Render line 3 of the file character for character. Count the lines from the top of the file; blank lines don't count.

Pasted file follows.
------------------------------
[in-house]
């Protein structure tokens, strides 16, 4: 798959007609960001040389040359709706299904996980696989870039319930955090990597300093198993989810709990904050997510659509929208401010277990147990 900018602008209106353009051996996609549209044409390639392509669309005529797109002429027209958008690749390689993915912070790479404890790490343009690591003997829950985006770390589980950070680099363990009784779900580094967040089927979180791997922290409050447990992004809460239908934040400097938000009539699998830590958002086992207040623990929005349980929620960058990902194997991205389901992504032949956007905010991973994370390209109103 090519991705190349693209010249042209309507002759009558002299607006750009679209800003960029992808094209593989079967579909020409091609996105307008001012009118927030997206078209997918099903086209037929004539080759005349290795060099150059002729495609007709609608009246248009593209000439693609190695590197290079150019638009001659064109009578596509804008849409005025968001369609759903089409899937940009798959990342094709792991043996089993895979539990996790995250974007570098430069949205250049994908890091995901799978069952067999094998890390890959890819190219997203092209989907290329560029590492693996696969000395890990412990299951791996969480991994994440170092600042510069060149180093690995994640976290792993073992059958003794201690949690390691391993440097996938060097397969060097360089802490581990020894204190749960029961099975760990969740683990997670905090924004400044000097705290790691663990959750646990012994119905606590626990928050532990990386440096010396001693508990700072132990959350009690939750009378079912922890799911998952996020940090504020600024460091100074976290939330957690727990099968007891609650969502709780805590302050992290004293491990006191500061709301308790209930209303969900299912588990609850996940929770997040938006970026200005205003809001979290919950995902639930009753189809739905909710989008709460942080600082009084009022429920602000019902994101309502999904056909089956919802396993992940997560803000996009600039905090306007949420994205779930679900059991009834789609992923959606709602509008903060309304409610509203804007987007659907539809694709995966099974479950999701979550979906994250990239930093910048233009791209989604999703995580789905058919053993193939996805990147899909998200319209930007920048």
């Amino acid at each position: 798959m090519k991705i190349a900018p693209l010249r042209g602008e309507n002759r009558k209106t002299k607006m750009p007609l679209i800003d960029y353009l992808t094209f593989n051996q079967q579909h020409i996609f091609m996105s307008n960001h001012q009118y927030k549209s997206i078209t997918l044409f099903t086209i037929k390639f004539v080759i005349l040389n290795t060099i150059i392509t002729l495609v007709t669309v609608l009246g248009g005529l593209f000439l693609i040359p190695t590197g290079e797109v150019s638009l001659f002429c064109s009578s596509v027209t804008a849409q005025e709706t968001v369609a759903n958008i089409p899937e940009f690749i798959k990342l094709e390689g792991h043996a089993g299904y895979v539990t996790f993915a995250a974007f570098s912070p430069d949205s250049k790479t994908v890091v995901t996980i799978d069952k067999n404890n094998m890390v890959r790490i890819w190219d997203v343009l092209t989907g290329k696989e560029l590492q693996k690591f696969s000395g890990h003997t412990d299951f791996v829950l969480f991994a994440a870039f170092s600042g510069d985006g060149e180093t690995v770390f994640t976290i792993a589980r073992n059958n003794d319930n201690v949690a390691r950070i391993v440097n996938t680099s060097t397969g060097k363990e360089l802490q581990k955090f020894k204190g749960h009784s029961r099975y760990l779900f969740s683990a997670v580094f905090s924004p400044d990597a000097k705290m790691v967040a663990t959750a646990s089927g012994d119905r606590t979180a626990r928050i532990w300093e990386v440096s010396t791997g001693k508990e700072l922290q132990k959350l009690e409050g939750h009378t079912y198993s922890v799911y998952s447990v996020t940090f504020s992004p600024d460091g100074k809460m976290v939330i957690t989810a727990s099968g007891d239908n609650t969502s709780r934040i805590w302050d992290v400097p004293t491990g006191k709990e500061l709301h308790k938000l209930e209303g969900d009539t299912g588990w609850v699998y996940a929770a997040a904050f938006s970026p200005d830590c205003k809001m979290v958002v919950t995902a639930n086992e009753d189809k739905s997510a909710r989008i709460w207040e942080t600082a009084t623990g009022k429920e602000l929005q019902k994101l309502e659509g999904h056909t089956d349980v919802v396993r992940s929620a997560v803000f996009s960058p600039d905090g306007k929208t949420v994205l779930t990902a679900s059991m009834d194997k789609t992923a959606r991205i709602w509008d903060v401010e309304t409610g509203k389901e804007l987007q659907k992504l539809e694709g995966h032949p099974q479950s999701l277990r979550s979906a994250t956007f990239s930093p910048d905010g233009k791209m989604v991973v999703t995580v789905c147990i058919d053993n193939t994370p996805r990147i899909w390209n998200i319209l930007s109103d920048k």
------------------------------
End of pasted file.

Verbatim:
């Amino acid at each position: 798959m090519k991705i190349a900018p693209l010249r042209g602008e309507n002759r009558k209106t002299k607006m750009p007609l679209i800003d960029y353009l992808t094209f593989n051996q079967q579909h020409i996609f091609m996105s307008n960001h001012q009118y927030k549209s997206i078209t997918l044409f099903t086209i037929k390639f004539v080759i005349l040389n290795t060099i150059i392509t002729l495609v007709t669309v609608l009246g248009g005529l593209f000439l693609i040359p190695t590197g290079e797109v150019s638009l001659f002429c064109s009578s596509v027209t804008a849409q005025e709706t968001v369609a759903n958008i089409p899937e940009f690749i798959k990342l094709e390689g792991h043996a089993g299904y895979v539990t996790f993915a995250a974007f570098s912070p430069d949205s250049k790479t994908v890091v995901t996980i799978d069952k067999n404890n094998m890390v890959r790490i890819w190219d997203v343009l092209t989907g290329k696989e560029l590492q693996k690591f696969s000395g890990h003997t412990d299951f791996v829950l969480f991994a994440a870039f170092s600042g510069d985006g060149e180093t690995v770390f994640t976290i792993a589980r073992n059958n003794d319930n201690v949690a390691r950070i391993v440097n996938t680099s060097t397969g060097k363990e360089l802490q581990k955090f020894k204190g749960h009784s029961r099975y760990l779900f969740s683990a997670v580094f905090s924004p400044d990597a000097k705290m790691v967040a663990t959750a646990s089927g012994d119905r606590t979180a626990r928050i532990w300093e990386v440096s010396t791997g001693k508990e700072l922290q132990k959350l009690e409050g939750h009378t079912y198993s922890v799911y998952s447990v996020t940090f504020s992004p600024d460091g100074k809460m976290v939330i957690t989810a727990s099968g007891d239908n609650t969502s709780r934040i805590w302050d992290v400097p004293t491990g006191k709990e500061l709301h308790k938000l209930e209303g969900d009539t299912g588990w609850v699998y996940a929770a997040a904050f938006s970026p200005d830590c205003k809001m979290v958002v919950t995902a639930n086992e009753d189809k739905s997510a909710r989008i709460w207040e942080t600082a009084t623990g009022k429920e602000l929005q019902k994101l309502e659509g999904h056909t089956d349980v919802v396993r992940s929620a997560v803000f996009s960058p600039d905090g306007k929208t949420v994205l779930t990902a679900s059991m009834d194997k789609t992923a959606r991205i709602w509008d903060v401010e309304t409610g509203k389901e804007l987007q659907k992504l539809e694709g995966h032949p099974q479950s999701l277990r979550s979906a994250t956007f990239s930093p910048d905010g233009k791209m989604v991973v999703t995580v789905c147990i058919d053993n193939t994370p996805r990147i899909w390209n998200i319209l930007s109103d920048k």